While the 2018 Farm Bill boosts hemp production potential, it does not provide a framework in which growers may cultivate it as freely as other crops. In place of the DEA, the USDA now has the jurisdiction to regulate hemp and supervise commercial production operations run by state and tribal governments. The 2018 Farm Bill also established a shared federal and state regulatory authority over hemp, specifying the processes states must follow to design hemp regulatory plans and submit them for approval to the United States Secretary of Agriculture.

Following up on the 2018 Farm Bill, the Minnesota legislature amended the definition of hemp in Chapter 18K.02 of the Minnesota Revised Statutes, clarifying that products containing cannabinoids derived from cannabis sativa plants are not controlled substances as long as they contain no more than 0.3% delta-9 THC. The United States Department of Agriculture published the Final Rule, which formed the regulatory framework for all hemp cultivation nationwide, on January 19, 2021. The USDA approved the State of Minnesota Industrial Hemp Plan on May 6, 2021.

Minnesotans are permitted to grow hemp indoors, provided they have obtained the necessary licenses and have registered their growing locations. Indoor hemp growing covers cultivation carried out in an enclosed area, whether a greenhouse, building, or hoop house. Per Minnesota regulations, hemp growers must register indoor spaces as separate grow locations, even if they are only starting seeds there before transplanting. However, the state prohibits the growing, processing, or storing of hemp inside a residential dwelling unit. Except where otherwise prohibited by local ordinance, hemp may be cultivated in areas zoned for agriculture. In accordance with the 2018 Farm Bill, hemp may be transported across state lines. However, it is recommended that you contact the receiving state to find out if they have any specific rules prohibiting shipping hemp or hemp materials.

What Hemp Products are Legal in Minnesota?

Hemp products designated as Generally Recognized as Safe (GRAS), such as hemp seed oil, hemp seed protein powder, and hulled hemp seeds, are legal in Minnesota. These products are derived from hemp seed and contain only trace amounts of THC. In Minnesota, these products may be sold as food or added as food ingredients. Hemp materials from other parts of the hemp plant beside the seed may not be added to food ingredients.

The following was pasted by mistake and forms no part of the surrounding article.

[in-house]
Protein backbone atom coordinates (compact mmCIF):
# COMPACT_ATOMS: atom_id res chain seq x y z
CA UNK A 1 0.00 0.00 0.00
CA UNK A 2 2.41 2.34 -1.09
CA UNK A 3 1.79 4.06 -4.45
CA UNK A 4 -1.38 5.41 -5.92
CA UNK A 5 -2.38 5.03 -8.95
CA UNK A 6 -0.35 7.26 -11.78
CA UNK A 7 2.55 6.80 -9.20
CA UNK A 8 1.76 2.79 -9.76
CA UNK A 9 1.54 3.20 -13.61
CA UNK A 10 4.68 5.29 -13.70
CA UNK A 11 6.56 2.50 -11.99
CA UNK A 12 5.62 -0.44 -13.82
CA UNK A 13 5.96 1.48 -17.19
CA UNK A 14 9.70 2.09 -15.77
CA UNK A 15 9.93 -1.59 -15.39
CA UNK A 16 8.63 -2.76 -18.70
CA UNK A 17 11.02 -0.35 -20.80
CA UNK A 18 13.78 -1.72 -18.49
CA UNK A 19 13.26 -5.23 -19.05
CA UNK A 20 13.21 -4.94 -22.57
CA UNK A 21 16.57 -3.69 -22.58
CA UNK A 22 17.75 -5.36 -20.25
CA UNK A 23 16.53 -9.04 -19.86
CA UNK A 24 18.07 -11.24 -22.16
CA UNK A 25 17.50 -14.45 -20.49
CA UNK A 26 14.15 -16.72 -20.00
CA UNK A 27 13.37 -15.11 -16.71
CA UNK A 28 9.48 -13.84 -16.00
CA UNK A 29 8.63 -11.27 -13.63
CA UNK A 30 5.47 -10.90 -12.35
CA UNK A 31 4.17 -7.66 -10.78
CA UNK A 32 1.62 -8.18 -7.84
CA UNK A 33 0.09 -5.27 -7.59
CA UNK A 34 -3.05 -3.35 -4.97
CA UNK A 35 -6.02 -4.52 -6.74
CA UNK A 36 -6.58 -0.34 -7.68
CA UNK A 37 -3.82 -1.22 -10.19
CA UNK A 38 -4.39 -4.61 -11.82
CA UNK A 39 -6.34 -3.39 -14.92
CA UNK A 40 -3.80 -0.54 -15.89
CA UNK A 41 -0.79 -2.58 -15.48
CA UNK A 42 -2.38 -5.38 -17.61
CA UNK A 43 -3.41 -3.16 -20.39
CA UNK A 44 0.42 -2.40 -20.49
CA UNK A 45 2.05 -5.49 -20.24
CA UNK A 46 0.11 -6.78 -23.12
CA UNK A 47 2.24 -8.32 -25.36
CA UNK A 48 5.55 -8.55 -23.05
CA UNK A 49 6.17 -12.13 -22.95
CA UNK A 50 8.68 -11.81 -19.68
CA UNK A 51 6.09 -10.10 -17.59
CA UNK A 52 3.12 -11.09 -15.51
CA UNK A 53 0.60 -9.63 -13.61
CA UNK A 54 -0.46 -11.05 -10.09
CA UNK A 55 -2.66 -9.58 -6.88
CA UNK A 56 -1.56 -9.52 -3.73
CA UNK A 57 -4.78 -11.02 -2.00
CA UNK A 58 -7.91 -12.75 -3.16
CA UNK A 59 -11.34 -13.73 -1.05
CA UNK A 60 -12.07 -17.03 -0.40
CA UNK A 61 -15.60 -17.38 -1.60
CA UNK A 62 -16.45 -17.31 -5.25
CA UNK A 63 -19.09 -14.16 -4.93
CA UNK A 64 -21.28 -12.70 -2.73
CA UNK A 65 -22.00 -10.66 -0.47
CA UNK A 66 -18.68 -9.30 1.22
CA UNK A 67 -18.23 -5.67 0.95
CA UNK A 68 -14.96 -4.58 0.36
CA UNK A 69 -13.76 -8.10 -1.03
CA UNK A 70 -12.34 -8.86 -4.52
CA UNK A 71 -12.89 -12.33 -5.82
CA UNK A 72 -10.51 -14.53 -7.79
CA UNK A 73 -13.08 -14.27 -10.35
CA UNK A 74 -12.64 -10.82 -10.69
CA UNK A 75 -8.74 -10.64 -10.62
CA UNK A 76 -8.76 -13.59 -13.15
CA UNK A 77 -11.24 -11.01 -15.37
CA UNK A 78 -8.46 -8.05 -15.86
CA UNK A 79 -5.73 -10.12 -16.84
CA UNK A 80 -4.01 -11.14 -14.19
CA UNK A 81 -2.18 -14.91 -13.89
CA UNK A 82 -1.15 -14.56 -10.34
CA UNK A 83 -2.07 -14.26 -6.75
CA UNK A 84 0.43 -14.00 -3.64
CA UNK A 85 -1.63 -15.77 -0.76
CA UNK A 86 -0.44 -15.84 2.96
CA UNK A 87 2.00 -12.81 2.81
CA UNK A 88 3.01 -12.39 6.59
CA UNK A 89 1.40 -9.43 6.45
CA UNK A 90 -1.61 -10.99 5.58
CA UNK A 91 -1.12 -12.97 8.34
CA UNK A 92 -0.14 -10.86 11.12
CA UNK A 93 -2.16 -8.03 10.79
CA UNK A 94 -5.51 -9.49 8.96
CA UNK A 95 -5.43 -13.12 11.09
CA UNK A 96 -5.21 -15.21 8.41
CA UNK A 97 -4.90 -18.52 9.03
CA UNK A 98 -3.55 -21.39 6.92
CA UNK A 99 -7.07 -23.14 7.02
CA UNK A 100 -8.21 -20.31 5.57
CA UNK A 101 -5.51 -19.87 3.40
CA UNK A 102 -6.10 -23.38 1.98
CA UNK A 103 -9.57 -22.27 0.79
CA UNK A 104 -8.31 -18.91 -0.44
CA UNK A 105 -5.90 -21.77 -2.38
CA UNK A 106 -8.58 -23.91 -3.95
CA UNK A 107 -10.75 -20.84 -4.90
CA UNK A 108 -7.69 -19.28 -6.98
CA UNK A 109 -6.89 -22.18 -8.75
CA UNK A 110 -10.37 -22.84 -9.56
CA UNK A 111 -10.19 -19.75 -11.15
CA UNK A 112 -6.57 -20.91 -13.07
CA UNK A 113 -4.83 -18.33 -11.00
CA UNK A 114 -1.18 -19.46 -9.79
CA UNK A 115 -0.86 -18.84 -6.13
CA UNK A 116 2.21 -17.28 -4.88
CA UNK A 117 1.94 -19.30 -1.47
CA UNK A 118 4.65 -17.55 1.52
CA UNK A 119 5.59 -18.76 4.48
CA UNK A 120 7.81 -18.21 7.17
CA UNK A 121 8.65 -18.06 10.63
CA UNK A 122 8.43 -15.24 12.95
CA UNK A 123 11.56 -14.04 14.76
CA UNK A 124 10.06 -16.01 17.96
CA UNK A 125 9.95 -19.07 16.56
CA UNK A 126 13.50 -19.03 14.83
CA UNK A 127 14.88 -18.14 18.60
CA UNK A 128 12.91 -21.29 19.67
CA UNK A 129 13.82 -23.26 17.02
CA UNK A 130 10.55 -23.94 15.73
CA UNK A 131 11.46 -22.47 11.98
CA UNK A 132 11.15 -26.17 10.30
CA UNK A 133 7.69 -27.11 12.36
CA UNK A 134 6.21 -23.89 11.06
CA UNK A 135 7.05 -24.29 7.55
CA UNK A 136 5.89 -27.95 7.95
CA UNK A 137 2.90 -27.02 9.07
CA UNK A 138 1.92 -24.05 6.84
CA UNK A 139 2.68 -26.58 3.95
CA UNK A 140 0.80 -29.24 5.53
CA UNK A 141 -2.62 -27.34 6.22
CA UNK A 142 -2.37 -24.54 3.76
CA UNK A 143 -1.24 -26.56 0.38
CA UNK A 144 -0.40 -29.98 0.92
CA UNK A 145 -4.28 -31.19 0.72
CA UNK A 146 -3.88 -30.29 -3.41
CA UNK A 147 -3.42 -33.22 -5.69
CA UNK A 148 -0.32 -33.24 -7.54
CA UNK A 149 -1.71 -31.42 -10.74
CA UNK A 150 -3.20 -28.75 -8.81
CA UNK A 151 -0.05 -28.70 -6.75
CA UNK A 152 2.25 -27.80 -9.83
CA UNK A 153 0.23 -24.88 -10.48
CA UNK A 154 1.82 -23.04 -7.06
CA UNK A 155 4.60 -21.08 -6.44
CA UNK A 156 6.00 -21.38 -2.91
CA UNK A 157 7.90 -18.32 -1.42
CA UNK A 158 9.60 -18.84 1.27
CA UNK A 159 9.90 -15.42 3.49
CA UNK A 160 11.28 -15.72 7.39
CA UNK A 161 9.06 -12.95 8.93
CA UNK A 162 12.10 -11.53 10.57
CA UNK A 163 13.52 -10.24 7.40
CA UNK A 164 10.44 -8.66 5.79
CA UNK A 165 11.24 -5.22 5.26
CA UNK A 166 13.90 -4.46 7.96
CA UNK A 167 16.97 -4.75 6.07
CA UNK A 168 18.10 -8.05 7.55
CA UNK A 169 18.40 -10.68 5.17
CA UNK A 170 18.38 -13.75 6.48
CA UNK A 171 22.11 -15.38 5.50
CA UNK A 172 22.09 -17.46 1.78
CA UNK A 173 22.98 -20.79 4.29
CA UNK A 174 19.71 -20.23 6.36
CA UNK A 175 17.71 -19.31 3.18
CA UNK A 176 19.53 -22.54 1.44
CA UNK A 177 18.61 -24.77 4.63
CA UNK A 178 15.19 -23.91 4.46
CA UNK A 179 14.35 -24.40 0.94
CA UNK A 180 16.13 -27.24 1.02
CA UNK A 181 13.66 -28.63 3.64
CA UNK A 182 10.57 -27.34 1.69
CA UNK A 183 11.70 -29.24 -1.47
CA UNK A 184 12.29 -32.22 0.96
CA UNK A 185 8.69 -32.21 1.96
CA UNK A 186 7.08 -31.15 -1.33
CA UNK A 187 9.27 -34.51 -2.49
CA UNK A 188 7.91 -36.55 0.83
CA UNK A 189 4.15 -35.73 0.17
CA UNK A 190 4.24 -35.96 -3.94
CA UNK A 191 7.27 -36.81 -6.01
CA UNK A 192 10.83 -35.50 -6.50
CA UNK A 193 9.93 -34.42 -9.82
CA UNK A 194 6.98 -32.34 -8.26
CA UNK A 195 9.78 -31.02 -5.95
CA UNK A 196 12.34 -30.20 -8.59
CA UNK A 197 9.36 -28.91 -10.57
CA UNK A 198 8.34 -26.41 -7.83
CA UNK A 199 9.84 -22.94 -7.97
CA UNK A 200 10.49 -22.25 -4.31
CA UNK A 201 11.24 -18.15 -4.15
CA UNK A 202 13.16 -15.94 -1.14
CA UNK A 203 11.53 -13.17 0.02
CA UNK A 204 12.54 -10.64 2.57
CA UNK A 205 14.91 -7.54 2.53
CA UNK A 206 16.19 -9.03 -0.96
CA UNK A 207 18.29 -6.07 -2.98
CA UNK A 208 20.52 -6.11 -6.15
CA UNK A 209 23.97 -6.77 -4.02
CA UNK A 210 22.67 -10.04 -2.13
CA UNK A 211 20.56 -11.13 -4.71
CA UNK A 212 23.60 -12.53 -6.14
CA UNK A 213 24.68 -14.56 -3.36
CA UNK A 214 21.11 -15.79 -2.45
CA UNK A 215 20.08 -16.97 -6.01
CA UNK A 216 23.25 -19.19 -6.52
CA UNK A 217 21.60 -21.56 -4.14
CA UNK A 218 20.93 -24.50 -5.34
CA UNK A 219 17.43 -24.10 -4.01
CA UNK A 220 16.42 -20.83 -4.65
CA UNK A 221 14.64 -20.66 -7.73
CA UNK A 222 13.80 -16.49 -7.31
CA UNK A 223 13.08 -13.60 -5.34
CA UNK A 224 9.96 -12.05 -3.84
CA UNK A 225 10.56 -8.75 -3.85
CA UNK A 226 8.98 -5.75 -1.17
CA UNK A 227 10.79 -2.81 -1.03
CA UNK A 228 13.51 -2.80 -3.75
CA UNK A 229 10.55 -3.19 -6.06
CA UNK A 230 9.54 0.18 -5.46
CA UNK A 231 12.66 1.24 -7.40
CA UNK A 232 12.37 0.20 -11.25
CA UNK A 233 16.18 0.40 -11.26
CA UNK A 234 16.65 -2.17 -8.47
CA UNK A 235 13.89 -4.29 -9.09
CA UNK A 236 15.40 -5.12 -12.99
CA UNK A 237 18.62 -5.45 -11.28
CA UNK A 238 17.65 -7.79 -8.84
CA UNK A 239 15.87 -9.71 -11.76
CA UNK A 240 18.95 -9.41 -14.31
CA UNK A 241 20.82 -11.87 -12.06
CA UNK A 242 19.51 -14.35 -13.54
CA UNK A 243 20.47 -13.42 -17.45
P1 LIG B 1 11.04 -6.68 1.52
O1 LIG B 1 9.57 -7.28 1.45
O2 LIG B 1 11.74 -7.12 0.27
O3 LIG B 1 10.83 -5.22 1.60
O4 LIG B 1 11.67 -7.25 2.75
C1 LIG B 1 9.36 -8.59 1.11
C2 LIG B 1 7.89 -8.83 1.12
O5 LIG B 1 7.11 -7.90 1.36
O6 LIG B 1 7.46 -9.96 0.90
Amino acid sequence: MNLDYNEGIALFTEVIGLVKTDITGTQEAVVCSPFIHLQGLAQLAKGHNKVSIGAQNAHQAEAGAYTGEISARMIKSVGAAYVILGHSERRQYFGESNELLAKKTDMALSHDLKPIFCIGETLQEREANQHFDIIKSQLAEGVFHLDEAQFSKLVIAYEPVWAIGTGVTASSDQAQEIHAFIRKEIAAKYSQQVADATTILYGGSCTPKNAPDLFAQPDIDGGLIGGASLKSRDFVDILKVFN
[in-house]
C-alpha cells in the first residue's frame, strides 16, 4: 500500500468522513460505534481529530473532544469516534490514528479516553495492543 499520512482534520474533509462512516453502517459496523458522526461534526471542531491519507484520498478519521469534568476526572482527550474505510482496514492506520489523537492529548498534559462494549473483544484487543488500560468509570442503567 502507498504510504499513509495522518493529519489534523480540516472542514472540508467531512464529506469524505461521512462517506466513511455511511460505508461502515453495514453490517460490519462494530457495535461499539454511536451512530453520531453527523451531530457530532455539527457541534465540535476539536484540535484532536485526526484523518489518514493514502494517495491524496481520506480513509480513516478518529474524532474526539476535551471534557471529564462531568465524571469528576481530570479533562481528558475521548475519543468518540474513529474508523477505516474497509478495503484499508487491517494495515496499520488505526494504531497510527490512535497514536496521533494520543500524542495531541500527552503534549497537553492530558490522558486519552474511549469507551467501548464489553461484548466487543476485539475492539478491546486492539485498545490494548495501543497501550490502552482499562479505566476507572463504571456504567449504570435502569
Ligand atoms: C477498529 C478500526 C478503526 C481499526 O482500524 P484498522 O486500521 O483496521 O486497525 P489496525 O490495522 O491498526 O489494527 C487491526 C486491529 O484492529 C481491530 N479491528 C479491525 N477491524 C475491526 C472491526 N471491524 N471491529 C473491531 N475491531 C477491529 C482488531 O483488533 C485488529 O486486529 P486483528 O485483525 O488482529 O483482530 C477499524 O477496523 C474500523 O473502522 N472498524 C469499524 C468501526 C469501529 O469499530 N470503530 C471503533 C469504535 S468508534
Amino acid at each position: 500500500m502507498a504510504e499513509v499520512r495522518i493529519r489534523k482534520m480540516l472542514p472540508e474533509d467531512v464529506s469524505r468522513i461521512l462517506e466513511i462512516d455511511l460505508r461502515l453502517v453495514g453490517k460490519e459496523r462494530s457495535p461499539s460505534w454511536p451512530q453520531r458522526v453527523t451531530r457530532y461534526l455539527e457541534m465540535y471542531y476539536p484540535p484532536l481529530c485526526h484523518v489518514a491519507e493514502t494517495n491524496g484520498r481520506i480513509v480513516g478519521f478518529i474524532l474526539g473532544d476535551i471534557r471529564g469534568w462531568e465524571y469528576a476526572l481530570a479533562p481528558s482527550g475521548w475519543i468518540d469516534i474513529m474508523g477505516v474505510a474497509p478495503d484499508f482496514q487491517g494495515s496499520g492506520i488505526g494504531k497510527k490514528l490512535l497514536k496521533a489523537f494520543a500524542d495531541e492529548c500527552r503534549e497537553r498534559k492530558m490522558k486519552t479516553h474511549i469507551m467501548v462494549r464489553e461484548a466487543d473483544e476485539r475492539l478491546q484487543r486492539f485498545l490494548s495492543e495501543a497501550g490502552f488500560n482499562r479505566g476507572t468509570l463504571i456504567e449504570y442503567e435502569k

Also, HF 3595, signed by Governor Tim Walz in June 2022, permitted the sale and consumption of non-intoxicating cannabinoids such as food, beverages, gummies, hard candies, chocolate, and topicals that do not contain more than 0.3% THC. The Bill permitted Minnesotans to consume edible cannabinoid products containing no more than 5 mg of any THC per serving and 50 mg of any THC per package, regardless of whether the THC is delta-9 or delta-8.

While you can smoke hemp legally in Minnesota, it is recommended that hemp is not smoked while driving or in public places as it may cause you some inconveniences from law enforcement due to its resemblance with marijuana.

Can A Municipality Restrict Hemp Cultivation or Processing in Minnesota?

Although Minnesota does not permit its municipalities to prohibit hemp cultivation within their jurisdictions, the state allows its municipalities to enact ordinances that determine where hemp may be cultivated within their borders.

How to Get a License to Grow or Process in Minnesota

In order to grow or process hemp in Minnesota, you must obtain the applicable license from the Minnesota Department of Agriculture. The MDA issues the following types of hemp licenses in the state:

  • Grower License: This license permits the licensee to grow raw hemp in Minnesota for commercial or research purposes
  • Processor License: The Minnesota hemp processor license permits the licensee to obtain raw hemp materials for commercial processing purposes

Note that if you are applying for a hemp grower or processor license for the first time, you must consent to a criminal background check by submitting your fingerprints to the MDA. After completing the application, an MDA program staff will send an email to your email address with a blank fingerprint card and information on how to complete the background check. If you have a felony conviction for a controlled substance-related offense in the past ten years, you will be ineligible to receive a hemp grower or processor license from the MDA.